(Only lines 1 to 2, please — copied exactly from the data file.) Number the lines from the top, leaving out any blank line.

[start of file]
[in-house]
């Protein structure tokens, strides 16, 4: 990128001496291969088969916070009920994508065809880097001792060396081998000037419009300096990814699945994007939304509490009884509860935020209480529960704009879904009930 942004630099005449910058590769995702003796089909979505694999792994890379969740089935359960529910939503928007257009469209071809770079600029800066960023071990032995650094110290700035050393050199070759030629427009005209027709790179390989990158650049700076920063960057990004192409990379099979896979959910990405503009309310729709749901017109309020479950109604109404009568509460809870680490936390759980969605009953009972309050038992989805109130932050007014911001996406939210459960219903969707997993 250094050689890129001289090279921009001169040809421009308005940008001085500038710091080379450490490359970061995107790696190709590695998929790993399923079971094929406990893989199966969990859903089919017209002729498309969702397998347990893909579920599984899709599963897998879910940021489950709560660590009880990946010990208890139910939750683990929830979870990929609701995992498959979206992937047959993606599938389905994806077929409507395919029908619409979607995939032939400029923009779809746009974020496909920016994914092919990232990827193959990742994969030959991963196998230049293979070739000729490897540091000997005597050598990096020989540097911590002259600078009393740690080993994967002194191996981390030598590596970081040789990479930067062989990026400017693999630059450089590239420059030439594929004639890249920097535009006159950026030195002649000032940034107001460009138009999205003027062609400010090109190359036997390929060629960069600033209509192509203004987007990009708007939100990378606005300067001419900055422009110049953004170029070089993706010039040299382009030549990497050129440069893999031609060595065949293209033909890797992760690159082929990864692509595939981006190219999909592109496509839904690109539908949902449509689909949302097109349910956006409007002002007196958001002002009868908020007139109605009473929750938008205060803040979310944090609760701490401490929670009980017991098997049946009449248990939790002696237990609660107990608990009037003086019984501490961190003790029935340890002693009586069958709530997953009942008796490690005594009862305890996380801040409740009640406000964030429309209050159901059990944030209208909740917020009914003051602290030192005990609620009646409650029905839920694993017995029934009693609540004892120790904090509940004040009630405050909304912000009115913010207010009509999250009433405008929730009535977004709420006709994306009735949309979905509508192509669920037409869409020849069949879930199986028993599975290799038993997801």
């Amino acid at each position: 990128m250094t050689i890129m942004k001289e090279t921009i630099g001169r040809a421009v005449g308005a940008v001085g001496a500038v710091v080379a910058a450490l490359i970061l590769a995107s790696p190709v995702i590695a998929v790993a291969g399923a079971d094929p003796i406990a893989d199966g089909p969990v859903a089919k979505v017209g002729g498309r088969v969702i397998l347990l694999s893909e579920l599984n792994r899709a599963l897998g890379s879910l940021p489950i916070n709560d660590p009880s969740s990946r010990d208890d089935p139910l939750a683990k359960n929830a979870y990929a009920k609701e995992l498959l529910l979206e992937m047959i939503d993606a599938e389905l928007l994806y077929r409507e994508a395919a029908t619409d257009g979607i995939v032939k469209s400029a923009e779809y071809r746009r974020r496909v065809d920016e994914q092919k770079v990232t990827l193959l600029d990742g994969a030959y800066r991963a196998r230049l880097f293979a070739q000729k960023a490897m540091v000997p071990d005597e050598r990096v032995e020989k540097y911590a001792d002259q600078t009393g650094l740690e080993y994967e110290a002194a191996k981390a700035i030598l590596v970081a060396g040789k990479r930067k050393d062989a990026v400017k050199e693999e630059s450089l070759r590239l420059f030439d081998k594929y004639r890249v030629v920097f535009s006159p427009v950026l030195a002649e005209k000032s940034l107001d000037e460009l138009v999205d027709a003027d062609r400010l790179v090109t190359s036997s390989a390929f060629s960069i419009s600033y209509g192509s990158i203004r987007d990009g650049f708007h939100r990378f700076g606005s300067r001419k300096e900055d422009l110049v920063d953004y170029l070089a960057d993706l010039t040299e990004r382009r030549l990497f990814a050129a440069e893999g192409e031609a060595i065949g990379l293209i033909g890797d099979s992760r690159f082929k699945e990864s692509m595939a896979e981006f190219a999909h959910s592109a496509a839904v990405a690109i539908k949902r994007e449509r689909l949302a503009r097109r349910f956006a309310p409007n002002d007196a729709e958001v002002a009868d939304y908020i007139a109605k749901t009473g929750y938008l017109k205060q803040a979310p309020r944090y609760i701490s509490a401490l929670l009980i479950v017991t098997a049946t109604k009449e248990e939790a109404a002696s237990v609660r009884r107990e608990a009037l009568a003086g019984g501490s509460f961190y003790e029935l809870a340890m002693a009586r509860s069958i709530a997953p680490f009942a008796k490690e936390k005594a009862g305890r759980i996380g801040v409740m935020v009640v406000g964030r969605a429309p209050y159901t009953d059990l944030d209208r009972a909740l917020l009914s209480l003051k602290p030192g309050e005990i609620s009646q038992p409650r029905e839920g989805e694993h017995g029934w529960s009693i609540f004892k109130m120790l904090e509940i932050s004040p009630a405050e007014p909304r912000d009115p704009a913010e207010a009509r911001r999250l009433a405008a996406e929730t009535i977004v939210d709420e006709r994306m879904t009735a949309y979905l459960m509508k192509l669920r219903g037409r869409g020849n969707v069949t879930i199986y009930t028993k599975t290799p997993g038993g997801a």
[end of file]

[in-house]
């Protein structure tokens, strides 16, 4: 990128001496291969088969916070009920994508065809880097001792060396081998000037419009300096990814699945994007939304509490009884509860935020209480529960704009879904009930 942004630099005449910058590769995702003796089909979505694999792994890379969740089935359960529910939503928007257009469209071809770079600029800066960023071990032995650094110290700035050393050199070759030629427009005209027709790179390989990158650049700076920063960057990004192409990379099979896979959910990405503009309310729709749901017109309020479950109604109404009568509460809870680490936390759980969605009953009972309050038992989805109130932050007014911001996406939210459960219903969707997993 250094050689890129001289090279921009001169040809421009308005940008001085500038710091080379450490490359970061995107790696190709590695998929790993399923079971094929406990893989199966969990859903089919017209002729498309969702397998347990893909579920599984899709599963897998879910940021489950709560660590009880990946010990208890139910939750683990929830979870990929609701995992498959979206992937047959993606599938389905994806077929409507395919029908619409979607995939032939400029923009779809746009974020496909920016994914092919990232990827193959990742994969030959991963196998230049293979070739000729490897540091000997005597050598990096020989540097911590002259600078009393740690080993994967002194191996981390030598590596970081040789990479930067062989990026400017693999630059450089590239420059030439594929004639890249920097535009006159950026030195002649000032940034107001460009138009999205003027062609400010090109190359036997390929060629960069600033209509192509203004987007990009708007939100990378606005300067001419900055422009110049953004170029070089993706010039040299382009030549990497050129440069893999031609060595065949293209033909890797992760690159082929990864692509595939981006190219999909592109496509839904690109539908949902449509689909949302097109349910956006409007002002007196958001002002009868908020007139109605009473929750938008205060803040979310944090609760701490401490929670009980017991098997049946009449248990939790002696237990609660107990608990009037003086019984501490961190003790029935340890002693009586069958709530997953009942008796490690005594009862305890996380801040409740009640406000964030429309209050159901059990944030209208909740917020009914003051602290030192005990609620009646409650029905839920694993017995029934009693609540004892120790904090509940004040009630405050909304912000009115913010207010009509999250009433405008929730009535977004709420006709994306009735949309979905509508192509669920037409869409020849069949879930199986028993599975290799038993997801």